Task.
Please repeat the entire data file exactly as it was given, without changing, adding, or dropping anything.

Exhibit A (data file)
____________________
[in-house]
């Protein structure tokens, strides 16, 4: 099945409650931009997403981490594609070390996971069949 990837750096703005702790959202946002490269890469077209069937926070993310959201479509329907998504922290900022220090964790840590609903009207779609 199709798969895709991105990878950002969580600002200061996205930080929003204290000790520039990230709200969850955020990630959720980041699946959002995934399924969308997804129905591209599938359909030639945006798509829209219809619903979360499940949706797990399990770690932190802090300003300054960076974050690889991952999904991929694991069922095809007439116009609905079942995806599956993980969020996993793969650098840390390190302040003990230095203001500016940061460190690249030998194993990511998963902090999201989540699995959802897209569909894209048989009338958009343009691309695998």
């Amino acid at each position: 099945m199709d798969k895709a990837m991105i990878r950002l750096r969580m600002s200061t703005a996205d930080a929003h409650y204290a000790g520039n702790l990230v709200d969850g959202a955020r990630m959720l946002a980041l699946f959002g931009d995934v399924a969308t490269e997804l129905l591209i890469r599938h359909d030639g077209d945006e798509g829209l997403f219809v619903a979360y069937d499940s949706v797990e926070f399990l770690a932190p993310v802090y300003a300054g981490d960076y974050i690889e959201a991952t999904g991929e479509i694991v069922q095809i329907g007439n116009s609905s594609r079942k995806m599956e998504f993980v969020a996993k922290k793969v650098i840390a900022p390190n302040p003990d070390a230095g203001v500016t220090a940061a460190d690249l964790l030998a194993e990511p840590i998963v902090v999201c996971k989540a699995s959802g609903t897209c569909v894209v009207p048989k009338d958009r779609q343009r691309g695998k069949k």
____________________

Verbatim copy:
[in-house]
């Protein structure tokens, strides 16, 4: 099945409650931009997403981490594609070390996971069949 990837750096703005702790959202946002490269890469077209069937926070993310959201479509329907998504922290900022220090964790840590609903009207779609 199709798969895709991105990878950002969580600002200061996205930080929003204290000790520039990230709200969850955020990630959720980041699946959002995934399924969308997804129905591209599938359909030639945006798509829209219809619903979360499940949706797990399990770690932190802090300003300054960076974050690889991952999904991929694991069922095809007439116009609905079942995806599956993980969020996993793969650098840390390190302040003990230095203001500016940061460190690249030998194993990511998963902090999201989540699995959802897209569909894209048989009338958009343009691309695998």
């Amino acid at each position: 099945m199709d798969k895709a990837m991105i990878r950002l750096r969580m600002s200061t703005a996205d930080a929003h409650y204290a000790g520039n702790l990230v709200d969850g959202a955020r990630m959720l946002a980041l699946f959002g931009d995934v399924a969308t490269e997804l129905l591209i890469r599938h359909d030639g077209d945006e798509g829209l997403f219809v619903a979360y069937d499940s949706v797990e926070f399990l770690a932190p993310v802090y300003a300054g981490d960076y974050i690889e959201a991952t999904g991929e479509i694991v069922q095809i329907g007439n116009s609905s594609r079942k995806m599956e998504f993980v969020a996993k922290k793969v650098i840390a900022p390190n302040p003990d070390a230095g203001v500016t220090a940061a460190d690249l964790l030998a194993e990511p840590i998963v902090v999201c996971k989540a699995s959802g609903t897209c569909v894209v009207p048989k009338d958009r779609q343009r691309g695998k069949k």